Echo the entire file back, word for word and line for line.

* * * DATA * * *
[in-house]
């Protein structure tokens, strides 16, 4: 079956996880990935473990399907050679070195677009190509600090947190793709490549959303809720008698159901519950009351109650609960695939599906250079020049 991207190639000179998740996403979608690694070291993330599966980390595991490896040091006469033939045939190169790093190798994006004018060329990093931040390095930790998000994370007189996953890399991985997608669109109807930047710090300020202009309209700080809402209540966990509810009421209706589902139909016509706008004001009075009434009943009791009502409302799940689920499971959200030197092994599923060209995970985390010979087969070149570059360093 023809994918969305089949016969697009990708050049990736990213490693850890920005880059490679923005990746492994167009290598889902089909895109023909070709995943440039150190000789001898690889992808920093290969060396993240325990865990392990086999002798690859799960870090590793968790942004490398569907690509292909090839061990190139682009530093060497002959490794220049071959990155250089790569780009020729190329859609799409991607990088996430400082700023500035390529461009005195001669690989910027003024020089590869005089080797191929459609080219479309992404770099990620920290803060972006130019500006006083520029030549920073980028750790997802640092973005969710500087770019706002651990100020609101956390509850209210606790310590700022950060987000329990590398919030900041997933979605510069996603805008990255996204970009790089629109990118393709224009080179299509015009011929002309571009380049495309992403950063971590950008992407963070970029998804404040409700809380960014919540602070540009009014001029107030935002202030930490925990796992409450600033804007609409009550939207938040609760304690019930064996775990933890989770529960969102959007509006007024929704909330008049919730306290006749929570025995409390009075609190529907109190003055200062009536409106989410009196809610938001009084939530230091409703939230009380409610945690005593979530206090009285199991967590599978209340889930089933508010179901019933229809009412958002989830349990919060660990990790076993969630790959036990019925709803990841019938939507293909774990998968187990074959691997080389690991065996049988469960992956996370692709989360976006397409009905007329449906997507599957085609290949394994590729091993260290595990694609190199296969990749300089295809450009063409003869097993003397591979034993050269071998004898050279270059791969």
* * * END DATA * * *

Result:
[in-house]
């Protein structure tokens, strides 16, 4: 079956996880990935473990399907050679070195677009190509600090947190793709490549959303809720008698159901519950009351109650609960695939599906250079020049 991207190639000179998740996403979608690694070291993330599966980390595991490896040091006469033939045939190169790093190798994006004018060329990093931040390095930790998000994370007189996953890399991985997608669109109807930047710090300020202009309209700080809402209540966990509810009421209706589902139909016509706008004001009075009434009943009791009502409302799940689920499971959200030197092994599923060209995970985390010979087969070149570059360093 023809994918969305089949016969697009990708050049990736990213490693850890920005880059490679923005990746492994167009290598889902089909895109023909070709995943440039150190000789001898690889992808920093290969060396993240325990865990392990086999002798690859799960870090590793968790942004490398569907690509292909090839061990190139682009530093060497002959490794220049071959990155250089790569780009020729190329859609799409991607990088996430400082700023500035390529461009005195001669690989910027003024020089590869005089080797191929459609080219479309992404770099990620920290803060972006130019500006006083520029030549920073980028750790997802640092973005969710500087770019706002651990100020609101956390509850209210606790310590700022950060987000329990590398919030900041997933979605510069996603805008990255996204970009790089629109990118393709224009080179299509015009011929002309571009380049495309992403950063971590950008992407963070970029998804404040409700809380960014919540602070540009009014001029107030935002202030930490925990796992409450600033804007609409009550939207938040609760304690019930064996775990933890989770529960969102959007509006007024929704909330008049919730306290006749929570025995409390009075609190529907109190003055200062009536409106989410009196809610938001009084939530230091409703939230009380409610945690005593979530206090009285199991967590599978209340889930089933508010179901019933229809009412958002989830349990919060660990990790076993969630790959036990019925709803990841019938939507293909774990998968187990074959691997080389690991065996049988469960992956996370692709989360976006397409009905007329449906997507599957085609290949394994590729091993260290595990694609190199296969990749300089295809450009063409003869097993003397591979034993050269071998004898050279270059791969």